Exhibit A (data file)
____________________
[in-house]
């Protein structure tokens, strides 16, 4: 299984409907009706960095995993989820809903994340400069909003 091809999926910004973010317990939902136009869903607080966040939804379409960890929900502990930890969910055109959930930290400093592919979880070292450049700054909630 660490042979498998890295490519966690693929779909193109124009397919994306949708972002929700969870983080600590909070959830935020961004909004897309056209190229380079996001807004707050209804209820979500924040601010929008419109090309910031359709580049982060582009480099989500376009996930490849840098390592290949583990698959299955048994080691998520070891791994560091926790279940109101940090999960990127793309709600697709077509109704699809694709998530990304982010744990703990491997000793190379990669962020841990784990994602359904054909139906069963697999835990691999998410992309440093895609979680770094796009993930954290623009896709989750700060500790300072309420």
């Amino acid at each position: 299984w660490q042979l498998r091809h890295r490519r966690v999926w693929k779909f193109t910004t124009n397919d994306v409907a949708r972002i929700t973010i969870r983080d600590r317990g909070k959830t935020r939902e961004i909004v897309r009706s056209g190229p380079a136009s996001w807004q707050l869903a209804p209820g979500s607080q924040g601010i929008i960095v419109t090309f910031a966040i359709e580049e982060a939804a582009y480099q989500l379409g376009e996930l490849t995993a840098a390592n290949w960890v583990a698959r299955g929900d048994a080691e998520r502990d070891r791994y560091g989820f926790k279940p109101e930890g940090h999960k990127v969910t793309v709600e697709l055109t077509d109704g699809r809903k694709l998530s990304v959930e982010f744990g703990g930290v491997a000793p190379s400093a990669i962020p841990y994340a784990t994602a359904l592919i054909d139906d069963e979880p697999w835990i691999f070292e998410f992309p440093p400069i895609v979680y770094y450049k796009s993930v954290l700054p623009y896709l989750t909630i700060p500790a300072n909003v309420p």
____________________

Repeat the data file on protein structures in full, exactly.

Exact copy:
[in-house]
């Protein structure tokens, strides 16, 4: 299984409907009706960095995993989820809903994340400069909003 091809999926910004973010317990939902136009869903607080966040939804379409960890929900502990930890969910055109959930930290400093592919979880070292450049700054909630 660490042979498998890295490519966690693929779909193109124009397919994306949708972002929700969870983080600590909070959830935020961004909004897309056209190229380079996001807004707050209804209820979500924040601010929008419109090309910031359709580049982060582009480099989500376009996930490849840098390592290949583990698959299955048994080691998520070891791994560091926790279940109101940090999960990127793309709600697709077509109704699809694709998530990304982010744990703990491997000793190379990669962020841990784990994602359904054909139906069963697999835990691999998410992309440093895609979680770094796009993930954290623009896709989750700060500790300072309420």
């Amino acid at each position: 299984w660490q042979l498998r091809h890295r490519r966690v999926w693929k779909f193109t910004t124009n397919d994306v409907a949708r972002i929700t973010i969870r983080d600590r317990g909070k959830t935020r939902e961004i909004v897309r009706s056209g190229p380079a136009s996001w807004q707050l869903a209804p209820g979500s607080q924040g601010i929008i960095v419109t090309f910031a966040i359709e580049e982060a939804a582009y480099q989500l379409g376009e996930l490849t995993a840098a390592n290949w960890v583990a698959r299955g929900d048994a080691e998520r502990d070891r791994y560091g989820f926790k279940p109101e930890g940090h999960k990127v969910t793309v709600e697709l055109t077509d109704g699809r809903k694709l998530s990304v959930e982010f744990g703990g930290v491997a000793p190379s400093a990669i962020p841990y994340a784990t994602a359904l592919i054909d139906d069963e979880p697999w835990i691999f070292e998410f992309p440093p400069i895609v979680y770094y450049k796009s993930v954290l700054p623009y896709l989750t909630i700060p500790a300072n909003v309420p």